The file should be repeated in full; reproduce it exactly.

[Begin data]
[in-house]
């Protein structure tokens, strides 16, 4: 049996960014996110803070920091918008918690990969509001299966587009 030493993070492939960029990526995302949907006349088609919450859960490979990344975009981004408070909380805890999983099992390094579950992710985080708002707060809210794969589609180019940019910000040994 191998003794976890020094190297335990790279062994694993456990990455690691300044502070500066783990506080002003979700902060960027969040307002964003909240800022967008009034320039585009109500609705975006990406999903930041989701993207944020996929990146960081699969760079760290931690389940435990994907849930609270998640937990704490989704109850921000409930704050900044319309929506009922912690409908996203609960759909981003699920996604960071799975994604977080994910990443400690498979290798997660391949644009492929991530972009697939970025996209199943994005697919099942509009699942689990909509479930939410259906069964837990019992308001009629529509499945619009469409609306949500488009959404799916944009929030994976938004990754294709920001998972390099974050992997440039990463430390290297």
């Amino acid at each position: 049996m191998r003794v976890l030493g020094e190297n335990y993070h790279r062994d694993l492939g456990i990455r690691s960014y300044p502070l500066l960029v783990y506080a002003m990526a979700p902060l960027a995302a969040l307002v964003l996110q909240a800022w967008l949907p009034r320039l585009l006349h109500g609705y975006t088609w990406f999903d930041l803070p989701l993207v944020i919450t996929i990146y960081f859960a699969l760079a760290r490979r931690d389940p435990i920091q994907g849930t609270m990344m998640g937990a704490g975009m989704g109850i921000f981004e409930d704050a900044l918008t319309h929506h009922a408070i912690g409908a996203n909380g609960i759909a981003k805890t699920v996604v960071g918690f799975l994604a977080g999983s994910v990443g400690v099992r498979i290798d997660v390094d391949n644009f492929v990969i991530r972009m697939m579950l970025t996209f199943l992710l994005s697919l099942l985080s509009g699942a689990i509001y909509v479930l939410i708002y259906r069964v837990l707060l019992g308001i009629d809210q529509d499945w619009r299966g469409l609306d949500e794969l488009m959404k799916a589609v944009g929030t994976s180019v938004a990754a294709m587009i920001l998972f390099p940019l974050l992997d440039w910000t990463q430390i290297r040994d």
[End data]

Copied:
[in-house]
């Protein structure tokens, strides 16, 4: 049996960014996110803070920091918008918690990969509001299966587009 030493993070492939960029990526995302949907006349088609919450859960490979990344975009981004408070909380805890999983099992390094579950992710985080708002707060809210794969589609180019940019910000040994 191998003794976890020094190297335990790279062994694993456990990455690691300044502070500066783990506080002003979700902060960027969040307002964003909240800022967008009034320039585009109500609705975006990406999903930041989701993207944020996929990146960081699969760079760290931690389940435990994907849930609270998640937990704490989704109850921000409930704050900044319309929506009922912690409908996203609960759909981003699920996604960071799975994604977080994910990443400690498979290798997660391949644009492929991530972009697939970025996209199943994005697919099942509009699942689990909509479930939410259906069964837990019992308001009629529509499945619009469409609306949500488009959404799916944009929030994976938004990754294709920001998972390099974050992997440039990463430390290297």
């Amino acid at each position: 049996m191998r003794v976890l030493g020094e190297n335990y993070h790279r062994d694993l492939g456990i990455r690691s960014y300044p502070l500066l960029v783990y506080a002003m990526a979700p902060l960027a995302a969040l307002v964003l996110q909240a800022w967008l949907p009034r320039l585009l006349h109500g609705y975006t088609w990406f999903d930041l803070p989701l993207v944020i919450t996929i990146y960081f859960a699969l760079a760290r490979r931690d389940p435990i920091q994907g849930t609270m990344m998640g937990a704490g975009m989704g109850i921000f981004e409930d704050a900044l918008t319309h929506h009922a408070i912690g409908a996203n909380g609960i759909a981003k805890t699920v996604v960071g918690f799975l994604a977080g999983s994910v990443g400690v099992r498979i290798d997660v390094d391949n644009f492929v990969i991530r972009m697939m579950l970025t996209f199943l992710l994005s697919l099942l985080s509009g699942a689990i509001y909509v479930l939410i708002y259906r069964v837990l707060l019992g308001i009629d809210q529509d499945w619009r299966g469409l609306d949500e794969l488009m959404k799916a589609v944009g929030t994976s180019v938004a990754a294709m587009i920001l998972f390099p940019l974050l992997d440039w910000t990463q430390i290297r040994d």